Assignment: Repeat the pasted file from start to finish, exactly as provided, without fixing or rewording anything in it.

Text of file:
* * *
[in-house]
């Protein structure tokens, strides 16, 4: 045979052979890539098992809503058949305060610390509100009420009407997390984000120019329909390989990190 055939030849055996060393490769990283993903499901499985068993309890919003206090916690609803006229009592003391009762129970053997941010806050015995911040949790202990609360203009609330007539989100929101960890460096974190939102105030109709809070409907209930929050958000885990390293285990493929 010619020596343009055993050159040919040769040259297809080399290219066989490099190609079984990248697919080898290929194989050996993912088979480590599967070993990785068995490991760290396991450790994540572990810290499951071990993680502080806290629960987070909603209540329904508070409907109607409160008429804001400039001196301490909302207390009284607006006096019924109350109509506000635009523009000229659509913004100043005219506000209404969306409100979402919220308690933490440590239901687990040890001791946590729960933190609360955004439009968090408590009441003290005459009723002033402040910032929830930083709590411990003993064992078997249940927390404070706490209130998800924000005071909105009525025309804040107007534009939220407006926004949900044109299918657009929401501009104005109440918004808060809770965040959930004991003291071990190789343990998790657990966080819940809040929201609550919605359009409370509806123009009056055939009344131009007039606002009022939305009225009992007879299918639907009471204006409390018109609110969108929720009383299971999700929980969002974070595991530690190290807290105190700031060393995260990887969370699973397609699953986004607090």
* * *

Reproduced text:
[in-house]
């Protein structure tokens, strides 16, 4: 045979052979890539098992809503058949305060610390509100009420009407997390984000120019329909390989990190 055939030849055996060393490769990283993903499901499985068993309890919003206090916690609803006229009592003391009762129970053997941010806050015995911040949790202990609360203009609330007539989100929101960890460096974190939102105030109709809070409907209930929050958000885990390293285990493929 010619020596343009055993050159040919040769040259297809080399290219066989490099190609079984990248697919080898290929194989050996993912088979480590599967070993990785068995490991760290396991450790994540572990810290499951071990993680502080806290629960987070909603209540329904508070409907109607409160008429804001400039001196301490909302207390009284607006006096019924109350109509506000635009523009000229659509913004100043005219506000209404969306409100979402919220308690933490440590239901687990040890001791946590729960933190609360955004439009968090408590009441003290005459009723002033402040910032929830930083709590411990003993064992078997249940927390404070706490209130998800924000005071909105009525025309804040107007534009939220407006926004949900044109299918657009929401501009104005109440918004808060809770965040959930004991003291071990190789343990998790657990966080819940809040929201609550919605359009409370509806123009009056055939009344131009007039606002009022939305009225009992007879299918639907009471204006409390018109609110969108929720009383299971999700929980969002974070595991530690190290807290105190700031060393995260990887969370699973397609699953986004607090």